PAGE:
Learning from animals

Designers are increasingly finding solutions to design problems by emulating nature’s time-tested patterns and strategies, a discipline known as bio-mimicry.

An early example is the cat’s eye road stud inspired by the eyeshine reflected from the eyes of cats. Invented by Percy Shaw in the 1930s, they were originally made of glass but are now sometimes made of plastic like this example (1) where the ‘eyes’ are made of polystyrene.


A creature of more recent focus is the shark, the efficient movement of which through water is facilitated by little skin teeth known as dermal denticles with longitudinal grooves. The teeth create localised turbulence, which in turn reduces drag, and the grooves channel water more efficiently over the skin’s surface.

This technology was used in the Speedo Bodyskin swimsuits (2) launched at the Sydney Olympics in 2000 and further developed in Fastskin II in 2004. However, although they were widely worn by record beaters and then banned from Olympic use, scientists have discredited the technology on the grounds that the bumps were too small to make a difference. The latest range of Speedo competitive swimwear aims to compress the body into the silhouette of the streamlined barracuda.


The denticles also auto-clean the shark’s skin and prevent parasites from sticking to its surface, a technology which is being explored by the medical and boat building industries. Resulting products include the Tactivex mat (3), the Sharklet Safe Touch film (4) and Sea Hawk’s Sharkskin paints (5). The mat and film feature Sharklet’s surface micro-pattern, which inhibits bacterial survival without the use of antimicrobials, chemicals or disinfectants. Sharkskin paint is said to reduce fouling of boats by 67% and that, at 4-5 knots, it becomes completely self-cleaning.


Another creature that is currently a focus for designers is the gecko, the toes of which have unusual powers of adhesion. While research into spider-man suits that will enable shimmying up high-rise buildings is still underway, existing products inspired by the potential offered by the Gecko include the Gecko non-skid pad (6) capable of holding items on a dashboard;  the Gecko nasal pad (7) that helps keep nasal masks in place  and Gecko safety grip gloves (8).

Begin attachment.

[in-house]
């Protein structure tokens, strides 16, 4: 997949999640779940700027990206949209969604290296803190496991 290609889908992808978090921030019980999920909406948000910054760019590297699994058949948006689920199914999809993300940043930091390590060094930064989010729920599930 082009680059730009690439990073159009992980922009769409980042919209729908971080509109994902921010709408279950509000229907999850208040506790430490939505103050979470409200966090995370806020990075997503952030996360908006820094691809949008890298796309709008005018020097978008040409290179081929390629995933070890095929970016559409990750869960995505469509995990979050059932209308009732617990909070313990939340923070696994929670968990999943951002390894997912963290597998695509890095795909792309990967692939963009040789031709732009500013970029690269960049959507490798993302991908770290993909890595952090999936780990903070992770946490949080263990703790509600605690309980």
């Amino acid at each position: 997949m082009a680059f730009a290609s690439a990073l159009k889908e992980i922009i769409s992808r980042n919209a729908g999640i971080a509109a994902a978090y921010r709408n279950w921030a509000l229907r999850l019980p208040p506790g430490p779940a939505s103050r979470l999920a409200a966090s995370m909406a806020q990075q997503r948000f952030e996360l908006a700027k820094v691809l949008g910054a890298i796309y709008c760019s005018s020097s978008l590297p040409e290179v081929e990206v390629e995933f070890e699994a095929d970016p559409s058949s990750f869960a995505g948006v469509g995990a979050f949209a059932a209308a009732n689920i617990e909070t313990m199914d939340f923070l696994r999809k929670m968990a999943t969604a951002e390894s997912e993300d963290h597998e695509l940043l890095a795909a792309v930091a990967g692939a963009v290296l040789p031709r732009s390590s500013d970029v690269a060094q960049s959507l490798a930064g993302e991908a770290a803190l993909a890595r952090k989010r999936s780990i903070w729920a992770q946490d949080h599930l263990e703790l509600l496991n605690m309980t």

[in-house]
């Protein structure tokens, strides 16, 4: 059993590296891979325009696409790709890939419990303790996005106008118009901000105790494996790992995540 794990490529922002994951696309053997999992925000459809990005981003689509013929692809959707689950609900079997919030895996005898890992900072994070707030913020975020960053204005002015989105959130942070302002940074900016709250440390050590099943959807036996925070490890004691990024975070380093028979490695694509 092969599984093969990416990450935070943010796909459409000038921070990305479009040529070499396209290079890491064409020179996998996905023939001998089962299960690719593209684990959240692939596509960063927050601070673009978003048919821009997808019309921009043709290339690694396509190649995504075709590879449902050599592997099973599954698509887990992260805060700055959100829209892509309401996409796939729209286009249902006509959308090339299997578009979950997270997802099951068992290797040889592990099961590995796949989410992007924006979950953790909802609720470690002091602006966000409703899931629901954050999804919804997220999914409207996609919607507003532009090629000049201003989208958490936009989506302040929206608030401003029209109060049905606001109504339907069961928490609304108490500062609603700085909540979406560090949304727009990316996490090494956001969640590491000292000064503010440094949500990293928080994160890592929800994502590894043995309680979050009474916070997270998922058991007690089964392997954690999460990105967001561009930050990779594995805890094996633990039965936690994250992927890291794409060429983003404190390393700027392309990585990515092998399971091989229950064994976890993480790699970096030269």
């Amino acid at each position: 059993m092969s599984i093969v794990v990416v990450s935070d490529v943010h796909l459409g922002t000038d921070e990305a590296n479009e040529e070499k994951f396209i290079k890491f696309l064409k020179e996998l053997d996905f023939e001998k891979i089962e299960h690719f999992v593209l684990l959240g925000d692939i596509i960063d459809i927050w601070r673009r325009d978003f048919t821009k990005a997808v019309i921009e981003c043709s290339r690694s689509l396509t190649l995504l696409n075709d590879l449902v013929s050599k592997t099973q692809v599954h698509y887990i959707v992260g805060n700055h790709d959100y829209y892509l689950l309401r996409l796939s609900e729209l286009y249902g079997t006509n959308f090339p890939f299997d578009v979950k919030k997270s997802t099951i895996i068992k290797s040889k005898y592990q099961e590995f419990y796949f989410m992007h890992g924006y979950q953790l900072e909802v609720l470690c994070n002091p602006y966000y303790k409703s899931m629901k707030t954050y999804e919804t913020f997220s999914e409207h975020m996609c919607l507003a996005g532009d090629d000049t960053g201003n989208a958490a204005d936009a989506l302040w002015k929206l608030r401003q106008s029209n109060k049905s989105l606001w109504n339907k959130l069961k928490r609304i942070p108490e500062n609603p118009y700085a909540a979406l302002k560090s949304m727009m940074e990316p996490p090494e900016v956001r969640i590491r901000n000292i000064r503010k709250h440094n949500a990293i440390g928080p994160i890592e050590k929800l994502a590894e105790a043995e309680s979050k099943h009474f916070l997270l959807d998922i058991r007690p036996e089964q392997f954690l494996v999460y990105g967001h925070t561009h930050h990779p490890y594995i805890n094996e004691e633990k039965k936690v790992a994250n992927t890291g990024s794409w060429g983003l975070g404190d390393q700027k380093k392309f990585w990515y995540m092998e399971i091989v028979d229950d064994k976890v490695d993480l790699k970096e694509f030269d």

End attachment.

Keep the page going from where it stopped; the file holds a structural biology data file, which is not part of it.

The bee’s honeycomb hexagonal design is one of the strongest and most efficient architectural structures in nature and is widely used in polymer sheeting because of the range of strength to weight ratios achievable. Polypropylene (9), and polyaramid (10) examples made by Goodfellow Cambridge are core materials in composite structures used in aircraft and trains.


The Dunlop Bio-mimetic racket range illustrated by the 500 (11) combines inspiration from the shark, gecko and honeycomb. A shark-inspired ‘Aeroskin’, is strategically applied to the surface of the racket reducing aerodynamic drag by up to 25%; the handle is bound with Dunlop’s Gecko-Tac (12) which provides up to 50% more grip than previous Dunlop products; and honeycomb-structured polymeric sheets, consisting of 95% air, are placed strategically within the racket in such a way that they absorb and evenly distribute unwanted racket frequencies.